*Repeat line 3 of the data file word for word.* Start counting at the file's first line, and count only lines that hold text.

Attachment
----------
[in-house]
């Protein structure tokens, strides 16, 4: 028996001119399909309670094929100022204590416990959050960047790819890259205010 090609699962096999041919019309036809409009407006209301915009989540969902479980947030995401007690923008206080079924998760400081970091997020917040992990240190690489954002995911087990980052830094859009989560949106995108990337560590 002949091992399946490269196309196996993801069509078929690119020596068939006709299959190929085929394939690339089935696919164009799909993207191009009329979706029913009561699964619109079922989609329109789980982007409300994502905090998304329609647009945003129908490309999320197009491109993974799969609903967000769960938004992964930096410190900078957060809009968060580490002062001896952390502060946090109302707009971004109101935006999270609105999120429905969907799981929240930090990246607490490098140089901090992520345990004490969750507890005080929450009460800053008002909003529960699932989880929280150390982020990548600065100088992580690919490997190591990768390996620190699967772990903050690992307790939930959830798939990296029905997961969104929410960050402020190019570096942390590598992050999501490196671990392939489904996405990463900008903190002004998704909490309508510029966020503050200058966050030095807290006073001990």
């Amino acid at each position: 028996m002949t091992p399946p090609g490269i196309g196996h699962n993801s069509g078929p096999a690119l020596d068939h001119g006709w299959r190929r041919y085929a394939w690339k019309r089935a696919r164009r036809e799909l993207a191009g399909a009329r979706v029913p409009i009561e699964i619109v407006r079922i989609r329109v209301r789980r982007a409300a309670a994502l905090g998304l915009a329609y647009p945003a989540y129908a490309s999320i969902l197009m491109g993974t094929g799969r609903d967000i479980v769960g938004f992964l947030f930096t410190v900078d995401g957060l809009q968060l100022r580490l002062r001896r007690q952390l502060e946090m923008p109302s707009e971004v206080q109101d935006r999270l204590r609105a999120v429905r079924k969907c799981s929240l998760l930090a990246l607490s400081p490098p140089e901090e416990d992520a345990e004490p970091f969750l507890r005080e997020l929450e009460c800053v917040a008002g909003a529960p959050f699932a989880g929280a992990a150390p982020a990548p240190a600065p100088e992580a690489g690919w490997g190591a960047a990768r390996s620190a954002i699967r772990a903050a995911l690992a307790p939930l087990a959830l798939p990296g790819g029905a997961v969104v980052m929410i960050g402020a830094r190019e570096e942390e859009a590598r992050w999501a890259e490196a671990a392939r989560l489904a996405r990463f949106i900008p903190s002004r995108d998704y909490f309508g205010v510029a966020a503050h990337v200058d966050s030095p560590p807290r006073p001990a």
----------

């Amino acid at each position: 028996m002949t091992p399946p090609g490269i196309g196996h699962n993801s069509g078929p096999a690119l020596d068939h001119g006709w299959r190929r041919y085929a394939w690339k019309r089935a696919r164009r036809e799909l993207a191009g399909a009329r979706v029913p409009i009561e699964i619109v407006r079922i989609r329109v209301r789980r982007a409300a309670a994502l905090g998304l915009a329609y647009p945003a989540y129908a490309s999320i969902l197009m491109g993974t094929g799969r609903d967000i479980v769960g938004f992964l947030f930096t410190v900078d995401g957060l809009q968060l100022r580490l002062r001896r007690q952390l502060e946090m923008p109302s707009e971004v206080q109101d935006r999270l204590r609105a999120v429905r079924k969907c799981s929240l998760l930090a990246l607490s400081p490098p140089e901090e416990d992520a345990e004490p970091f969750l507890r005080e997020l929450e009460c800053v917040a008002g909003a529960p959050f699932a989880g929280a992990a150390p982020a990548p240190a600065p100088e992580a690489g690919w490997g190591a960047a990768r390996s620190a954002i699967r772990a903050a995911l690992a307790p939930l087990a959830l798939p990296g790819g029905a997961v969104v980052m929410i960050g402020a830094r190019e570096e942390e859009a590598r992050w999501a890259e490196a671990a392939r989560l489904a996405r990463f949106i900008p903190s002004r995108d998704y909490f309508g205010v510029a966020a503050h990337v200058d966050s030095p560590p807290r006073p001990a």